My Entrepreneurial Journey Part 2: Help Wanted
I bought a company.
When I left my last CEO role, I decided to finally follow the entrepreneurial calling that had been inside me for many years. I wanted to be my own boss, work on my terms, and have the satisfaction of creating and building something I believed in. But without a brilliant new product idea in hand, I went looking to buy a brand that I could grow. After much research and debate, I settled on Bella Virtu Organics, a skincare brand sold exclusively on Amazon. It was the right scale, and therefore risk level, for me, had amazing products with strong Amazon reviews, and lots of potential to expand the product assortment and distribution channels.
But the elation I felt when I signed the deal was short lived. I had to make the most of the first two weeks of the agreed transition period, when the seller and broker were required to help me get up and running. This involved many conference calls and screen-sharing sessions to handover log-ins, payments, and process steps. Happily, the seller (who was selling to focus on his other, larger Amazon business, and a book launch) and broker (Empireflippers.com) were very supportive, thorough and responsive.
Then I was on my own.
It reminded me of the moment you bring your baby home from the hospital. Following a couple of days (or more) being supported by amazing nurses and lactation consultants and being able to hand the baby off to the nursery… suddenly there’s no one there to help. Thoughts range from scary, “what have I done?” To scarier, “what am I supposed to do now?” To scariest, “what’s going to happen next?”
The next day, I checked the Amazon account, and products were still selling. It almost felt like a miracle! One of the benefits of buying an existing business had play out as I’d hoped: sales continued as before. I even received a first Amazon payment into the bank account, which felt like a significant milestone on the journey. I’m not sure whether I took a moment to enjoy that feeling because already the wave of tasks that needed attention was building. Almost imperceptibly at first, but growing rapidly. Ominously.
I knew going in that I would need help managing my Amazon account: keywords, ads, bids, ACOS (advertising cost of scale) score. I understood all these things at a conceptual level, but the painstaking management of them on a day-to-day, keyword-by-keyword basis was be way beyond my skills and, to be honest, like living my worst nightmare every day. Additionally, new inventory would be needed in 2 to 3 months and, to complicate things, I wanted to update my branding and packaging for that next order. So the clock was ticking, new inventory meant new packaging, which meant new logo and product descriptions, which would also mean a brand brief with brand positioning and brand guidelines. The product listings required updating and improving so I would need to understand better the details and benefits of the product. The visuals on Amazon were also in need of some serious upgrading, but should I wait until the new look was ready? The website was a horror show, the social media non-existent. And if I wanted to sell direct (via e-commerce) then I would need a third party logistics partner (3PL) to warehouse and ship the product.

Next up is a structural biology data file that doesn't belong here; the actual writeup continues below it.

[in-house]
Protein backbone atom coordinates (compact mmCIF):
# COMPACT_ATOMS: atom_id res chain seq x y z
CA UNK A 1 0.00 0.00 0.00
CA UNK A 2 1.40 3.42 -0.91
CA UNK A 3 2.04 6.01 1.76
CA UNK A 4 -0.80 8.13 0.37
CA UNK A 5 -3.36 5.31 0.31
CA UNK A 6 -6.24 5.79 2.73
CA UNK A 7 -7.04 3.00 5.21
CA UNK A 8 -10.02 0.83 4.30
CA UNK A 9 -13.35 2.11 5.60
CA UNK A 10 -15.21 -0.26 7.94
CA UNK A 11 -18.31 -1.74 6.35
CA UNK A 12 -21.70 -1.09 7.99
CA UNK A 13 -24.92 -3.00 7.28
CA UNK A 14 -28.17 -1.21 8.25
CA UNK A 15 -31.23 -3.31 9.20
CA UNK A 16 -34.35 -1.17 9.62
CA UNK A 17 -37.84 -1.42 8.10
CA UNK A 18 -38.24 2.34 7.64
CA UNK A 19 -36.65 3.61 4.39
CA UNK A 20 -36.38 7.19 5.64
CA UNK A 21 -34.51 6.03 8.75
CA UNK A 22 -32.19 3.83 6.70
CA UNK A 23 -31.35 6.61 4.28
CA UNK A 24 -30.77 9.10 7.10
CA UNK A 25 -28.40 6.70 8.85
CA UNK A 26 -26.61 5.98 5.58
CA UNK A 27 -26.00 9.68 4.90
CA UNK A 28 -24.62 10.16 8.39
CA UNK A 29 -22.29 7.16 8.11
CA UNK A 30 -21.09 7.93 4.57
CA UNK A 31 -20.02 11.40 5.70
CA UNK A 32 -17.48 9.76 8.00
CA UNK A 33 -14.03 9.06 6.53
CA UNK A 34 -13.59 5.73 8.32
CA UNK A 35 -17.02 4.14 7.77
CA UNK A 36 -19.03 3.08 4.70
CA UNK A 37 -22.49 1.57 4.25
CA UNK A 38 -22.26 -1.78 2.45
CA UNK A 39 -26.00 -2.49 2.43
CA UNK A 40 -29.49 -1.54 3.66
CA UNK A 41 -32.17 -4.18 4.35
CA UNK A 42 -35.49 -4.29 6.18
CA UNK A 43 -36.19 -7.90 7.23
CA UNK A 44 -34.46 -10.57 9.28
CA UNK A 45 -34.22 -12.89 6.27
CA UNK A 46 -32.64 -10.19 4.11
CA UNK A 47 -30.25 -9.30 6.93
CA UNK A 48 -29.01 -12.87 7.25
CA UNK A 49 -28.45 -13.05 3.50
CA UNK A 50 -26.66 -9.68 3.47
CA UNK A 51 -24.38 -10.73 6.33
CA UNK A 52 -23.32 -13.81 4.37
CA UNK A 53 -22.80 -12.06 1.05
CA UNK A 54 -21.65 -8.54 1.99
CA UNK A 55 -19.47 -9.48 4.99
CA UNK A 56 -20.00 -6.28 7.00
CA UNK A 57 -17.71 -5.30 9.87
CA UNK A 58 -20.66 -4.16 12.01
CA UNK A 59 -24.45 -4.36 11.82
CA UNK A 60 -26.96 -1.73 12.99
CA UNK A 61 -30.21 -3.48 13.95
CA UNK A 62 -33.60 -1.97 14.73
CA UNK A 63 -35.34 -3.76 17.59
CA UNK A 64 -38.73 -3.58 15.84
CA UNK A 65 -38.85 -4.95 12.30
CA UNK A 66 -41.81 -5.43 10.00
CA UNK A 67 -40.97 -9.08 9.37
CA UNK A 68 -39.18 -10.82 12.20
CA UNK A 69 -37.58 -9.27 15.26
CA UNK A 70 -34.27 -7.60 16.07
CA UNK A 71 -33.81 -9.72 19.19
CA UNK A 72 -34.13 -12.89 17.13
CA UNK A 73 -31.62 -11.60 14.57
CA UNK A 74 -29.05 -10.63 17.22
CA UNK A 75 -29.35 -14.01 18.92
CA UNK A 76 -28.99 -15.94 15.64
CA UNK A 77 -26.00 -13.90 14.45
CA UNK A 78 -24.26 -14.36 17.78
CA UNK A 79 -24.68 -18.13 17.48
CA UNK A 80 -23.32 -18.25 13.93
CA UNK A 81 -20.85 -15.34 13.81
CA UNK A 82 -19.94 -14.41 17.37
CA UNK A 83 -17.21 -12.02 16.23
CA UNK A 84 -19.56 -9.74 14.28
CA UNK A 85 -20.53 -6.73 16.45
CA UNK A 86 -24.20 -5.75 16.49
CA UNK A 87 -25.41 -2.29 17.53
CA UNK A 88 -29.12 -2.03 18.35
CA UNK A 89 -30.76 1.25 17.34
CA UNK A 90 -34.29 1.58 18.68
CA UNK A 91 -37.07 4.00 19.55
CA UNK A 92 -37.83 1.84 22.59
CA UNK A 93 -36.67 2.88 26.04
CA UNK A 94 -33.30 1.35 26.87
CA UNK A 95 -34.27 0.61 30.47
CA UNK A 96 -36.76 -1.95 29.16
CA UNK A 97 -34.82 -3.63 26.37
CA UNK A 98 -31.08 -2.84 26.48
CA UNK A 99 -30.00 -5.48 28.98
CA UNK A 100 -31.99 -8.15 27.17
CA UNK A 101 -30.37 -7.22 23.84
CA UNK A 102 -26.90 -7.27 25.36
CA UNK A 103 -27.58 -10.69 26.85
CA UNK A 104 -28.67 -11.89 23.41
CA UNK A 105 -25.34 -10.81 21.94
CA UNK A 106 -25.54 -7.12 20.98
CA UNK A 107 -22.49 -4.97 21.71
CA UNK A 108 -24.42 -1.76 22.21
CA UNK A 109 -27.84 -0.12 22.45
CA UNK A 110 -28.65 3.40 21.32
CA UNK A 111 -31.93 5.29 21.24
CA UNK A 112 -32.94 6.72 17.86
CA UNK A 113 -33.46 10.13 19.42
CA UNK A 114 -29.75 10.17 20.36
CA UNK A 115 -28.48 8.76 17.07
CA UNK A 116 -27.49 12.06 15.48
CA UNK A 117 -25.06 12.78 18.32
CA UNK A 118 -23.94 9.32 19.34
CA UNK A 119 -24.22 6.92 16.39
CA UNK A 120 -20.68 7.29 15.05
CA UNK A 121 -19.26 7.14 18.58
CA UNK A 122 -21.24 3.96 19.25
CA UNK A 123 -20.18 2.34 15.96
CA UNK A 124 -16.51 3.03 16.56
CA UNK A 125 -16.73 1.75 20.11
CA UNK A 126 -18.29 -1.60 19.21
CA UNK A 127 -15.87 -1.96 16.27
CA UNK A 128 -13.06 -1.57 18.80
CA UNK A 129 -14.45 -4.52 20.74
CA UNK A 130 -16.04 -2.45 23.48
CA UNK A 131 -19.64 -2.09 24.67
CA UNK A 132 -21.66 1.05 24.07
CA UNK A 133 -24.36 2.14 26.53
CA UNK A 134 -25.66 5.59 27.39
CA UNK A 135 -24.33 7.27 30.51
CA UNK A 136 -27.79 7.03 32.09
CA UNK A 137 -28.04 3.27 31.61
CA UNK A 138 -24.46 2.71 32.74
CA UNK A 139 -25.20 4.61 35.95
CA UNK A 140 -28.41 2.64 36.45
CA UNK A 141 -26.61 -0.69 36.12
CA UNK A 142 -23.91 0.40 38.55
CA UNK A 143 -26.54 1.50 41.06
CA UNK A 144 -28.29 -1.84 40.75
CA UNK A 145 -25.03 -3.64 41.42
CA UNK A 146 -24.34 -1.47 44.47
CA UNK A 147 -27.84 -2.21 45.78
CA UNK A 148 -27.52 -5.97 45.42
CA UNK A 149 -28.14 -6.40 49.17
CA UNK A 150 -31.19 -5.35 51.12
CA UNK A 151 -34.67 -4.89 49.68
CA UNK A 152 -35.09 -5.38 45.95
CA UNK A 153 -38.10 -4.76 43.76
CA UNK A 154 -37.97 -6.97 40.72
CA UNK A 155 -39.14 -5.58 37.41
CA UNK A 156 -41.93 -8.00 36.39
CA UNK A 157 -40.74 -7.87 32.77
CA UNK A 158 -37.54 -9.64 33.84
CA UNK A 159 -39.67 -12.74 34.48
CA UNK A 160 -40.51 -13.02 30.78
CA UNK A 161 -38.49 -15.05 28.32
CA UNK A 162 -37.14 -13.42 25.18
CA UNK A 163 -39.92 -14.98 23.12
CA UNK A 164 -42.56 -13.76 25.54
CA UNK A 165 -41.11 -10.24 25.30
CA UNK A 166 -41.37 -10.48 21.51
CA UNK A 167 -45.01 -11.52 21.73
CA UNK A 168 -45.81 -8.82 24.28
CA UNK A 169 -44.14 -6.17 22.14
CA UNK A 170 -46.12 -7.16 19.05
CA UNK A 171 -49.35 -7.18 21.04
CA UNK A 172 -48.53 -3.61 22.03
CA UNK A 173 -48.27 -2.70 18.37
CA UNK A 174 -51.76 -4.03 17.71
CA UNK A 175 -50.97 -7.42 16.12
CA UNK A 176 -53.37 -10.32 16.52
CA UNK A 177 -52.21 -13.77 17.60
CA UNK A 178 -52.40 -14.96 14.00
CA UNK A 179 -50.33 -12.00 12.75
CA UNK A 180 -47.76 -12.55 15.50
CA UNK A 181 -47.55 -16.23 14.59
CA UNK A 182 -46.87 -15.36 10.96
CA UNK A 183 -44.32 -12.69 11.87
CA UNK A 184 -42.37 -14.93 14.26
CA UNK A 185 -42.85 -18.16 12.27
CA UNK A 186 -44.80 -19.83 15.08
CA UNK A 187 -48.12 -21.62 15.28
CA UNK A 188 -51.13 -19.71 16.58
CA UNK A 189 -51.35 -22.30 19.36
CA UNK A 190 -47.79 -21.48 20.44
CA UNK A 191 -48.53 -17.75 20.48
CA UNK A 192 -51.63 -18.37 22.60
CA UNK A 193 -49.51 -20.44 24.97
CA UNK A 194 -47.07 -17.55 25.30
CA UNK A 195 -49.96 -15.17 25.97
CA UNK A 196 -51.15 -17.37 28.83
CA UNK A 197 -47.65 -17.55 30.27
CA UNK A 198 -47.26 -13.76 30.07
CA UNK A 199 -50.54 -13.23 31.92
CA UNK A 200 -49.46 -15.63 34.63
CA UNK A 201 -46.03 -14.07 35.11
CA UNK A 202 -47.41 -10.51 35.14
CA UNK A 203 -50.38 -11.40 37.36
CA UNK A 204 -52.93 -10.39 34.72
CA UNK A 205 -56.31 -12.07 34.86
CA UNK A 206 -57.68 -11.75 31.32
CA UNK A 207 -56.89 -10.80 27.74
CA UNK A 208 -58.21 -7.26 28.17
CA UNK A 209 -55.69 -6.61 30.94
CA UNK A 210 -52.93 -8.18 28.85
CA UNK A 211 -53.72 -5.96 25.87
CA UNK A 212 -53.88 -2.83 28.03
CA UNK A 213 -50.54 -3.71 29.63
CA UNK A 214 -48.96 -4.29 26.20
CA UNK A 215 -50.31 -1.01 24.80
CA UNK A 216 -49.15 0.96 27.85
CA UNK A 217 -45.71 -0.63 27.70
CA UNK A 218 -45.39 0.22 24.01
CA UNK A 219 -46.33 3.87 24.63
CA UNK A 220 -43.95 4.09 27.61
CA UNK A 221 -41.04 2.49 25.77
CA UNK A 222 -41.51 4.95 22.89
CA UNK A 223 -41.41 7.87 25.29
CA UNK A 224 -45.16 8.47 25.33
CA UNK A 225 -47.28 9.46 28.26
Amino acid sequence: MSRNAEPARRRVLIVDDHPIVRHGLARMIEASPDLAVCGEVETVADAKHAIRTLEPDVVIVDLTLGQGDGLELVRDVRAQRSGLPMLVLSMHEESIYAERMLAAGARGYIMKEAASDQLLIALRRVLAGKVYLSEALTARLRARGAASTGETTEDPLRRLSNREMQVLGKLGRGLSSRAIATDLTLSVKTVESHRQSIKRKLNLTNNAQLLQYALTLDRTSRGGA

I put it all down on a Mind Map. With a brain that naturally gets filled with ideas and plans, it can be paralyzing and overwhelming. I’ve found the Mind Map to be a very effective tool for quickly capturing it all, which then allows the flow of prioritizing and taking steps forward to happen. Once I could see clearly, it was obvious that having a well-managed, steady Amazon business was fundamental to all other plans. Without that, my profitability would tank, I wouldn’t move through my inventory, and the business would unravel.
I consider it both a strength and a weakness that I always think everything will be easier and quicker than it turns out to be. This optimism keeps me going, but it does lead to frustration, disappointment, and rushing to appointments just in the nick of time (you mean other people use the roads too?). No surprise then that finding help for my Amazon account management was much harder than I expected. My plan was to go to upwork.com, post the position, get some applicants, choose the two best ones, interview them, pick one and off we go. There are hundreds of “Amazon experts” from all over the world from $5 an hour to $75 an hour on Upwork. I just needed to find one.
I ended up interviewing twelve. There were many issues that I had not foreseen. With some, the language barrier was just too big. Others took two or three tries to get aligned on the time zones to connect by Zoom or Skype, which didn’t bode well. One looked like a talented woman in India, but turned out that her husband was the freelancer, he had used her profile to prevent his employer finding out. I was excited about some strong candidates in the Philippines but they wanted $20 an hour, minimum 10 hours a week, beyond my budget at this early stage. The final straw was when two different people sent me the same Amazon listing as part of their portfolio. At that point, all trust I had quickly evaporated. It became clear that while I wanted some hourly freelance work done, I was in fact looking for my first team-member and, therefore, it needed to be someone I connected with, whom I could trust, and could grow with me.
I did find my first team-member on Upwork. He’s a young guy from Missouri who’s developing his own Amazon support agency. So far he has been responsive, reliable, and helpful. He has also demonstrated extra-mile level integrity. I now know that is the number one quality for anyone who is going to be part of my business–however big or small the role.
Second in an occasional series that follows the former CEO of J.W. Hulme as she shifts from running consumer brands to building one of her own. If you missed Part One, catch up here.